At 11:30 a.m. ET, Trump meets at the White House with Senate Minority Leader Chuck Schumer and Nancy Pelosi, speaker-designate.

The subjects to discuss: the border wall and avoiding a government shutdown. “Democratic leaders plan to offer President Trump $1.3 billion in funding for a border fence when they meet Tuesday at the White House, a bid that falls far short of the $5 billion Trump is demanding to fund a border wall,” the Washington Post writes. “Democrats, Republicans and the White House have until Dec. 21 to reach a budget deal if they are to avert a partial government shutdown, but talks are deadlocked over funding for the wall.”

Pelosi and Schumer released this statement on Monday night, per NBC’s Alex Moe: “Republicans still control the House, the Senate, and the White House, and they have the power to keep government open. Our country cannot afford a Trump Shutdown, especially at this time of economic uncertainty. This holiday season, the president knows full well that his wall proposal does not have the votes to pass the House and Senate, and should not be an obstacle to a bipartisan agreement.”

But Trump is still demanding his border wall. "Ice, Border Patrol and our Military have done a FANTASTIC job of securing our Southern Border. A Great Wall would be, however, a far easier & less expensive solution. We have already built large new sections & fully renovated others, making them like new," he tweeted this morning.

Russian accused of spying reaches plea deal

The New York Times: “Maria Butina, the Russian woman accused of running a secret campaign to influence powerful American conservatives, has agreed to plead guilty to conspiring to act as a foreign agent, bringing to a close a case that had drawn headlines with prosecutors talking of a sly seductress who traded sex to further the aims of her spymasters in Moscow.”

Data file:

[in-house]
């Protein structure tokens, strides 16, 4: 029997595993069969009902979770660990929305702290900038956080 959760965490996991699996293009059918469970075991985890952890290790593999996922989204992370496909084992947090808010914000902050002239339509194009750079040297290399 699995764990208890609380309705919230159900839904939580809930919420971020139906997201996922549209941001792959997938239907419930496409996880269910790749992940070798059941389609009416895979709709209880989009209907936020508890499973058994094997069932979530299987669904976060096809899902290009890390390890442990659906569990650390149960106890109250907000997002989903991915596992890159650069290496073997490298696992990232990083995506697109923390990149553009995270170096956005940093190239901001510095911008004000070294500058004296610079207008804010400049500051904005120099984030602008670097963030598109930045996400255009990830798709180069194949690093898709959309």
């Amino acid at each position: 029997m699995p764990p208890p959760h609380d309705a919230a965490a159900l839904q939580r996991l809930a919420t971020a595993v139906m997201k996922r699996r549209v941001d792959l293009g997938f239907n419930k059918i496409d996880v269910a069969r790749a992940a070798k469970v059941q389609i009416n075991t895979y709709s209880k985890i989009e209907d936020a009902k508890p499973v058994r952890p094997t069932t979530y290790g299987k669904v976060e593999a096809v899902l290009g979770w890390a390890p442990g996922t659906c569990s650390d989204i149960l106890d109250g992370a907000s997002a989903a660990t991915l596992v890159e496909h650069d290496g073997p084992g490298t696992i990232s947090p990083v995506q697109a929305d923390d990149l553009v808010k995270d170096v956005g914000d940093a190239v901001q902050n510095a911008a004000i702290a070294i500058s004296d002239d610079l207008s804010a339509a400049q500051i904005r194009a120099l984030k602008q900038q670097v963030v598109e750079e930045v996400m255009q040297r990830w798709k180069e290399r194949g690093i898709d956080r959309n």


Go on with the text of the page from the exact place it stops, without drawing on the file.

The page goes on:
And note Butina’s connection with the NRA: “The investigation that ensnared Ms. Butina has focused on a Russian government official, Aleksandr P. Torshin, who worked closely with Ms. Butina for years. Mr. Torshin, a former senator close to Christian conservatives in Russia, has been attending N.R.A. conventions in the United States since 2011 ... In the deal, prosecutors said Ms. Butina used her position as a gun-rights activist in Russia and worked with Mr. Torshin and Mr. Erickson — identified in court papers as ‘Russian Official’ and ‘U.S. Person 1’ — to infiltrate the Republican Party and the N.R.A. Her goal was to promote Russian-friendly policies on behalf of the Kremlin by establishing ‘unofficial lines of communication with Americans having power and influence over U.S. politics,’ the prosecutors wrote.”

Hatch on campaign finance allegation against Trump: 'I don’t care'

Talk about hear no evil, see no evil:

Sen. Orrin Hatch, R-Utah, “told CNN’s Manu Raju that he didn’t have any concerns about allegations that Trump directed his former lawyer Michael Cohen to pay hush money to two women with whom Trump allegedly had affairs,” the Desert News says. “‘No, because I don’t think he was involved in crimes but even then, you know, you can make anything a crime under the current laws; if you want to you can blow it way out of proportion you can do a lot of things,’ Hatch said, according to a Raju tweet.”

“Hatch said the Democrats would do anything to hurt the president. When told the federal prosecutors for the Southern District of New York were making the allegations, Hatch said, ‘OK but I don’t care; all I can say is he’s doing a good job as president.’”

Back in 1999, Hatch voted that Bill Clinton was guilty of perjury and obstruction of justice in the Monica Lewinsky affair.